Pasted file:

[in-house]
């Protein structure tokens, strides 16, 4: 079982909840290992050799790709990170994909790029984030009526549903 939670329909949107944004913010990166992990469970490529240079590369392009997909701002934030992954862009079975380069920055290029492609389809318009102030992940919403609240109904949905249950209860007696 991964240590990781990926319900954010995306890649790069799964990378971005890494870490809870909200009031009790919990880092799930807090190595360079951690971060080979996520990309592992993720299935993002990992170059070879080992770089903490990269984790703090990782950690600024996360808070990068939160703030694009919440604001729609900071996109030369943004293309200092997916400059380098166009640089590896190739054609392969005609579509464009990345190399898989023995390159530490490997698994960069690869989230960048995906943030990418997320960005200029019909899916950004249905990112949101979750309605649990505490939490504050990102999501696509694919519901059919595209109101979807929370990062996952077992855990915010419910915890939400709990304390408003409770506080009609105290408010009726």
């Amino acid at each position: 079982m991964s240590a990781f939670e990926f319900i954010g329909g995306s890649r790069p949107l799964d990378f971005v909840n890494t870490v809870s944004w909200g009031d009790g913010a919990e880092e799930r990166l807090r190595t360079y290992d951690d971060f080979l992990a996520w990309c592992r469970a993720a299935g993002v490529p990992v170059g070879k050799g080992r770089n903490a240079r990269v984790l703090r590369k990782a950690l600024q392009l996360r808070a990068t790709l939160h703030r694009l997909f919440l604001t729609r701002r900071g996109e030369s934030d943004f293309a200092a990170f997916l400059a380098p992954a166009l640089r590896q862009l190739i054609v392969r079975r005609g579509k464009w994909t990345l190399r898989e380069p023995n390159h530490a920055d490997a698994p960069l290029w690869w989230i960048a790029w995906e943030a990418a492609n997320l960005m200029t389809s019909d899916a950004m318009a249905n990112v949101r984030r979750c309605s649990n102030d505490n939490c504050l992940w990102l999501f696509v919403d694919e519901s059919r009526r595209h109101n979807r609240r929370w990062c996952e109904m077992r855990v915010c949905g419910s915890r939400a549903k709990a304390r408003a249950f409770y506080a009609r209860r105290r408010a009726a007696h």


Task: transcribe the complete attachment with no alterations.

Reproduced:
[in-house]
């Protein structure tokens, strides 16, 4: 079982909840290992050799790709990170994909790029984030009526549903 939670329909949107944004913010990166992990469970490529240079590369392009997909701002934030992954862009079975380069920055290029492609389809318009102030992940919403609240109904949905249950209860007696 991964240590990781990926319900954010995306890649790069799964990378971005890494870490809870909200009031009790919990880092799930807090190595360079951690971060080979996520990309592992993720299935993002990992170059070879080992770089903490990269984790703090990782950690600024996360808070990068939160703030694009919440604001729609900071996109030369943004293309200092997916400059380098166009640089590896190739054609392969005609579509464009990345190399898989023995390159530490490997698994960069690869989230960048995906943030990418997320960005200029019909899916950004249905990112949101979750309605649990505490939490504050990102999501696509694919519901059919595209109101979807929370990062996952077992855990915010419910915890939400709990304390408003409770506080009609105290408010009726």
């Amino acid at each position: 079982m991964s240590a990781f939670e990926f319900i954010g329909g995306s890649r790069p949107l799964d990378f971005v909840n890494t870490v809870s944004w909200g009031d009790g913010a919990e880092e799930r990166l807090r190595t360079y290992d951690d971060f080979l992990a996520w990309c592992r469970a993720a299935g993002v490529p990992v170059g070879k050799g080992r770089n903490a240079r990269v984790l703090r590369k990782a950690l600024q392009l996360r808070a990068t790709l939160h703030r694009l997909f919440l604001t729609r701002r900071g996109e030369s934030d943004f293309a200092a990170f997916l400059a380098p992954a166009l640089r590896q862009l190739i054609v392969r079975r005609g579509k464009w994909t990345l190399r898989e380069p023995n390159h530490a920055d490997a698994p960069l290029w690869w989230i960048a790029w995906e943030a990418a492609n997320l960005m200029t389809s019909d899916a950004m318009a249905n990112v949101r984030r979750c309605s649990n102030d505490n939490c504050l992940w990102l999501f696509v919403d694919e519901s059919r009526r595209h109101n979807r609240r929370w990062c996952e109904m077992r855990v915010c949905g419910s915890r939400a549903k709990a304390r408003a249950f409770y506080a009609r209860r105290r408010a009726a007696h």